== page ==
Socializing your hedgehog with yourself and taming it for handling should be gentle, You should never introduce your hedgehog to any other animal. When you first bring your hedgehog home you should put your hands inside the enclosure and allow the hedgehog to come to you in its own time. You may try to encourage your hedgehog to come closer with treats. Once you and your hedgehog feel comfortable interacting within the enclosure you can begin attempting to pick them up. Please note that it is natural for hedgies to feel defensive when being handled. They may hiss and puff up. In fact, most hedgehogs are not friendly or cuddly. It takes persistence to gain a hedgehog’s trust.

How to pick up your hedgehog

To pick up your hedgehog, it is recommended to put your hands underneath its body and scoop them up (imagine like an ice cream scoop) and carefully lift under them and cup them in your hands. You can also use gloves or a snuggle sack to avoid getting poked. I recommend talking to them softly the whole time.


Hedgehogs have notoriously dry skin. They also have a tendency to get poop stuck to their feet (poop boots). When this happens you will need to bathe them in shallow warm water. The water should never come above their chest. There are products specifically made for hedgehog skin, do not use shampoo or soaps. A thin layer of coconut oil can be rubbed onto their skin to lock in moisture.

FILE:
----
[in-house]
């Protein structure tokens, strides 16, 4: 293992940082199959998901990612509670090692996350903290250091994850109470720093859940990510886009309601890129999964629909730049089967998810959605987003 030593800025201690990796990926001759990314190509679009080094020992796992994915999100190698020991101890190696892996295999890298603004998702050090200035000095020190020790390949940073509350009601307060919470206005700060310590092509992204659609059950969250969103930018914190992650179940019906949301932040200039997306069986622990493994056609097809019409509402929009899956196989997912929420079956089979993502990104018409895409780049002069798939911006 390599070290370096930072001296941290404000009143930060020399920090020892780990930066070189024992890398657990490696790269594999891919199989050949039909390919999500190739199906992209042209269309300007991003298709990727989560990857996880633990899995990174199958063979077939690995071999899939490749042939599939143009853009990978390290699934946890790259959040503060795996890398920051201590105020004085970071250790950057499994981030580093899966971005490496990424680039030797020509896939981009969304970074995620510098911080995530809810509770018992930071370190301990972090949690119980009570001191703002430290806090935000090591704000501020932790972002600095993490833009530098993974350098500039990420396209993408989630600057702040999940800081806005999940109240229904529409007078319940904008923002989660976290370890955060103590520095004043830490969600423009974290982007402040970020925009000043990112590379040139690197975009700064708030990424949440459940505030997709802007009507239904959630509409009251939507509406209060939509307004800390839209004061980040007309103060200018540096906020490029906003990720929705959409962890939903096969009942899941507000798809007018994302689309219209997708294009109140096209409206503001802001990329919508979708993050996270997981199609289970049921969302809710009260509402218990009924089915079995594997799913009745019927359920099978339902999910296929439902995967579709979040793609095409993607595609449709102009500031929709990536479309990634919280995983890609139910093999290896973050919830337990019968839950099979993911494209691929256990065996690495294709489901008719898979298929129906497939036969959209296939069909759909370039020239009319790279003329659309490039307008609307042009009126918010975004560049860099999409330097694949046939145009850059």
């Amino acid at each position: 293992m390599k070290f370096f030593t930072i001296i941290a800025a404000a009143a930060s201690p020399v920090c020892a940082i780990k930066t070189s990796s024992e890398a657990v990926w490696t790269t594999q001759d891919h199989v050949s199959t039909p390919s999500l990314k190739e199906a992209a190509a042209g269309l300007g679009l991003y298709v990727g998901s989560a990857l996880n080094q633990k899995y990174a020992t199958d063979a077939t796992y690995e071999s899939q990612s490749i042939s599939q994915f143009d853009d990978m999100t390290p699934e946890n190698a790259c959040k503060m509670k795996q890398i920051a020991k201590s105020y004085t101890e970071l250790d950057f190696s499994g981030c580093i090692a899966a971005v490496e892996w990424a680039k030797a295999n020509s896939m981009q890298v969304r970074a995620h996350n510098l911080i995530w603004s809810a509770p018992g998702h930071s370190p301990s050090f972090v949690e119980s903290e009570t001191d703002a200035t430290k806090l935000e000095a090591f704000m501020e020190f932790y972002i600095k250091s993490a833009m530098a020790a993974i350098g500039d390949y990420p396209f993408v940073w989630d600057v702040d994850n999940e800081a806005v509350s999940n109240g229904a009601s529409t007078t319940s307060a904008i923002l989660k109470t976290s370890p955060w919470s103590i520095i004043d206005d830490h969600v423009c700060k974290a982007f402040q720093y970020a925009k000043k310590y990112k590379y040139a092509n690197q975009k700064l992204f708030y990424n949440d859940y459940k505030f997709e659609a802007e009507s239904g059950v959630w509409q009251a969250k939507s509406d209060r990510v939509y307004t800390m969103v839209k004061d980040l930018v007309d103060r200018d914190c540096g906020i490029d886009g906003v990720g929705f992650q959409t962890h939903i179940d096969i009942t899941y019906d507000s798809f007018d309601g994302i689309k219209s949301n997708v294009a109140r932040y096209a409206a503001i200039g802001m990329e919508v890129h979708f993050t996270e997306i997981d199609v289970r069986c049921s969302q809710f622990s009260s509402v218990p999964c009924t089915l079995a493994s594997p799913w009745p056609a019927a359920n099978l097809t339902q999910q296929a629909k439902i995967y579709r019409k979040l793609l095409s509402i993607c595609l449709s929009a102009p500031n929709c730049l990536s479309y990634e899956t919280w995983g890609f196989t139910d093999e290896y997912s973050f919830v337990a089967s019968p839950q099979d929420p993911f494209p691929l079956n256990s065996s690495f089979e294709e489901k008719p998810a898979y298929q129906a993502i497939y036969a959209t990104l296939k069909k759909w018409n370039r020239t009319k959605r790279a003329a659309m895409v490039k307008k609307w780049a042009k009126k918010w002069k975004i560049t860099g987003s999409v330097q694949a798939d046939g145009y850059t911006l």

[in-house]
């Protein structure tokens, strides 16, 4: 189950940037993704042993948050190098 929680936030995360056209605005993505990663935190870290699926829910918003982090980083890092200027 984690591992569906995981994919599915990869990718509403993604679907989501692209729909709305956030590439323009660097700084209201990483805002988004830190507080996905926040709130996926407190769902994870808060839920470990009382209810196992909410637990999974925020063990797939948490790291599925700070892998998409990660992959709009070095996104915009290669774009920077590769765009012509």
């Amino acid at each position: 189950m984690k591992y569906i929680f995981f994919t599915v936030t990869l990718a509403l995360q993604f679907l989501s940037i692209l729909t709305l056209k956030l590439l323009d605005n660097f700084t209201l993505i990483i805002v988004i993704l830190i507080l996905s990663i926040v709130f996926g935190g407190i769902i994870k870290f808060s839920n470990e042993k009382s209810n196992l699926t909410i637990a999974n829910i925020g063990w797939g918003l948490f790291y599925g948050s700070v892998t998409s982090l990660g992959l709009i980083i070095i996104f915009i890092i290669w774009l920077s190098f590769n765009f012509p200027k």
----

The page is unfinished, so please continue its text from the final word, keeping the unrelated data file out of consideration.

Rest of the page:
Out of Cage Time

We recommend approximately 30 minutes each day outside of the enclosure for your pet. Ideas can include: free roam in a hedgehog-safe area (watch for electrical cords and anything in your hedgehog’s reach), playing in a dry bathtub, or a hamster playpen. Ensure other pets are put away for your hedgehog’s safety. If you can not provide a safe play area, it is best to not have any out-of-cage time.

We DO NOT recommend the following

  • Small Enclosures, or ones made mostly of wood
  • Plastic (hamster type) exercise balls aka death balls.
  • Inappropriately sized wheels (under 14-16”), or wheels made of barred, mesh, or wire wheels
  • Poor Quality Food. If it has a lot of bi-product, cornmeal, or fish it is not safe.
  • Cedar, Softwood, unknown woods.
  • Cotton or fibrous bedding
  • Snak Shaks or Logs
  • Harnesses, Leashes, and pet clothing can break quills and cause infection.